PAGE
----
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FDA delays keep cheap drugs from shelves

Wed., Aug. 1, 2007

WASHINGTON — The Food and Drug Administration, beset by a lack of funding and staffing, is failing to keep up with the growing volume of generic drug applications and meet its obligation to approve the lower-cost prescription medicines in a timely fashion.

Although the FDA gave the go-ahead to more than 500 generic drugs last year, the agency’s backlog of pending applications grew to 1,291 last month, from 780 at the end of 2005. The median approval time for new generic applications has been stalled at more than 16 months for several years, despite a statutory requirement that generic drugs be reviewed within 180 days.

Generics — which now account for more than 60 percent of all prescriptions written in the United States — are copies of expensive brand-name medicines, often selling at prices 20 percent to 80 percent lower than the originals. According to the National Association of Chain Drug Stores, the average retail price of a brand-name drug in 2006 was $111.02, while the average price of a generic was $32.23.

“The impact of the (FDA) delays is higher costs for consumers,” said William Vaughan, a senior health policy expert for Consumers Union.

Gary Buehler, director of the FDA’s Office of Generic Drugs, said his staff is “working as efficiently as it can” with the resources available to approve new generics.

“Unfortunately, we are not processing as many applications as we are getting, and that is the reason we have a backlog,” he said in an interview.

Buehler said his office will end up receiving between 800 and 900 generic drug applications this year, with little chance of getting out from under the heavy caseload.

Ira Loss, a senior pharmaceutical analyst for Washington Analysis, an investment research firm, said the Bush administration and Congress have shortchanged the FDA and consumers by not providing adequate revenue for the agency to do its job.

“The simple answer is the FDA is underfunded, and part of underfunding is in the generic drug area, where application numbers are increasing,” Loss said. “This has the effect of not reducing the drug prices as quickly as otherwise might be the case.”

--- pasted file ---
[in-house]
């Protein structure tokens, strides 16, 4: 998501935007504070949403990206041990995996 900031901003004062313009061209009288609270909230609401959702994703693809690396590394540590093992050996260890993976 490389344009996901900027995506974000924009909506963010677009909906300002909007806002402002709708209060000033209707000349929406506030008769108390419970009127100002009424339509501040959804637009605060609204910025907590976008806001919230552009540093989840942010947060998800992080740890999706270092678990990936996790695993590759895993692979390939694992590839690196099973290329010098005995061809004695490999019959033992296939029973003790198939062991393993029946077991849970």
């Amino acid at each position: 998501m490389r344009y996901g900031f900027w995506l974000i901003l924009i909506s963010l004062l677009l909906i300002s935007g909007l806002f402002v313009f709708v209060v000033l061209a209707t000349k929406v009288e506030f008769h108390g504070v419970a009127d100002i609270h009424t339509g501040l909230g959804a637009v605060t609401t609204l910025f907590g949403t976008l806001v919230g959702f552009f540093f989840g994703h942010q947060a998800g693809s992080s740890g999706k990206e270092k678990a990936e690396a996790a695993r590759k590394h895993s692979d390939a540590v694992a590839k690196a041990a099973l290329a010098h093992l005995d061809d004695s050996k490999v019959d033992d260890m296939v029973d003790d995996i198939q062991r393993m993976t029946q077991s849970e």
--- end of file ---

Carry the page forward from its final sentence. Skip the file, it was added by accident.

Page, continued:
When a brand-name drug patent expires, generic pharmaceutical companies seek FDA approval to market their version of the innovator’s medicine. The generic firms must show their medicines are the same as the brand-name drug in chemical composition, dosage, safety, strength, how it is taken, quality, performance and intended use.

But generic companies are spared the huge research costs borne by the innovator companies and are not required to conduct lengthy and expensive human clinical trials, allowing them to sell their copies of the drugs for much less than the brands.

Loss said the FDA has a policy of accelerating the review of generic drugs that represent the first copy of a brand medicine that is going off patent. But he said it often takes numerous generic versions of a drug on the market to really drive the price down. Under federal law, a first-time generic enjoys a six-month period of exclusive sales before competitors can enter the market.

Buehler, head of the FDA’s generics office, said that with applications for first-time generics, “we are usually ready for (them) to be approved.” In the past few months, he said, the FDA has cleared a number of first-time generics, including lower-cost copies of Toprol XL, an angina and blood-pressure drug; Ambien, a sleeping pill; Zoloft, an antidepressant; and Lamisil, a nail fungus treatment.

In 2006, U.S. brand pharmaceutical sales reached $220.6 billion, while U.S. generic sales totaled $54.1 billion, according to IMS Health. The research firm said generic medicines accounted for 63 percent of all prescriptions in the United States in 2006.

The Congressional Budget Office estimates that generic drug use results in savings for consumers of $10 billion per year, with generics viewed as one means of reducing skyrocketing health costs for individuals, employers and government programs like Medicare and Medicaid.

It is estimated that some $60 billion to $70 billion in brand-name drugs will lose their patent protections in the next few years, keeping the generic pipeline flowing and the pressure on the FDA.


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